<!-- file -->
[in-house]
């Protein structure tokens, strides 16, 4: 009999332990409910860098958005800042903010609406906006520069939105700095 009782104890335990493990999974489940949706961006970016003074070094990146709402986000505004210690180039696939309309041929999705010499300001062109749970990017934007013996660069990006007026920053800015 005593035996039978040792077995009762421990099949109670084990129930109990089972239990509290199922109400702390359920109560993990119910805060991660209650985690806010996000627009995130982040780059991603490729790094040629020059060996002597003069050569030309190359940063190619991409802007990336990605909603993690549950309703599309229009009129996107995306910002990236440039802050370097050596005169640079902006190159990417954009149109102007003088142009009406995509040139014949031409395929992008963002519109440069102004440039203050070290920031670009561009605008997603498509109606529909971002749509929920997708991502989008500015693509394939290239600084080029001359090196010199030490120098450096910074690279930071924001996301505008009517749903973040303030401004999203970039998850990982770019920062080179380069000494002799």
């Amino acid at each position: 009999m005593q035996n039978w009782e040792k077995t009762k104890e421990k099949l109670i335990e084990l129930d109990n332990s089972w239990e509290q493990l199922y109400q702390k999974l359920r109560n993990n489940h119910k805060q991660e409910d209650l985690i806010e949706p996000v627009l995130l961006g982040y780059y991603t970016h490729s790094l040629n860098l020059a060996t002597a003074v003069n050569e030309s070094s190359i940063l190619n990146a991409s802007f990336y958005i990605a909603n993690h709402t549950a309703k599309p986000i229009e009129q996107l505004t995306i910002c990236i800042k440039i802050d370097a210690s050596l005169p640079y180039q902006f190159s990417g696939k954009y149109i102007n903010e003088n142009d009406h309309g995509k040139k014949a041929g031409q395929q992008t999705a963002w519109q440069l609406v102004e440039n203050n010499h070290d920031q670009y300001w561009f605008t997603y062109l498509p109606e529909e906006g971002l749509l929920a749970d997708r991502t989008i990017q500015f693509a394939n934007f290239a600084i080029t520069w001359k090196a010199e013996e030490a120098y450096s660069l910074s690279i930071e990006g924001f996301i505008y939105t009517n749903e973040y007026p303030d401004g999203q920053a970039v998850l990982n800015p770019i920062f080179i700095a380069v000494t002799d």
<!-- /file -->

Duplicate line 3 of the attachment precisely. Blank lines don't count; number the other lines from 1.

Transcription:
């Amino acid at each position: 009999m005593q035996n039978w009782e040792k077995t009762k104890e421990k099949l109670i335990e084990l129930d109990n332990s089972w239990e509290q493990l199922y109400q702390k999974l359920r109560n993990n489940h119910k805060q991660e409910d209650l985690i806010e949706p996000v627009l995130l961006g982040y780059y991603t970016h490729s790094l040629n860098l020059a060996t002597a003074v003069n050569e030309s070094s190359i940063l190619n990146a991409s802007f990336y958005i990605a909603n993690h709402t549950a309703k599309p986000i229009e009129q996107l505004t995306i910002c990236i800042k440039i802050d370097a210690s050596l005169p640079y180039q902006f190159s990417g696939k954009y149109i102007n903010e003088n142009d009406h309309g995509k040139k014949a041929g031409q395929q992008t999705a963002w519109q440069l609406v102004e440039n203050n010499h070290d920031q670009y300001w561009f605008t997603y062109l498509p109606e529909e906006g971002l749509l929920a749970d997708r991502t989008i990017q500015f693509a394939n934007f290239a600084i080029t520069w001359k090196a010199e013996e030490a120098y450096s660069l910074s690279i930071e990006g924001f996301i505008y939105t009517n749903e973040y007026p303030d401004g999203q920053a970039v998850l990982n800015p770019i920062f080179i700095a380069v000494t002799d």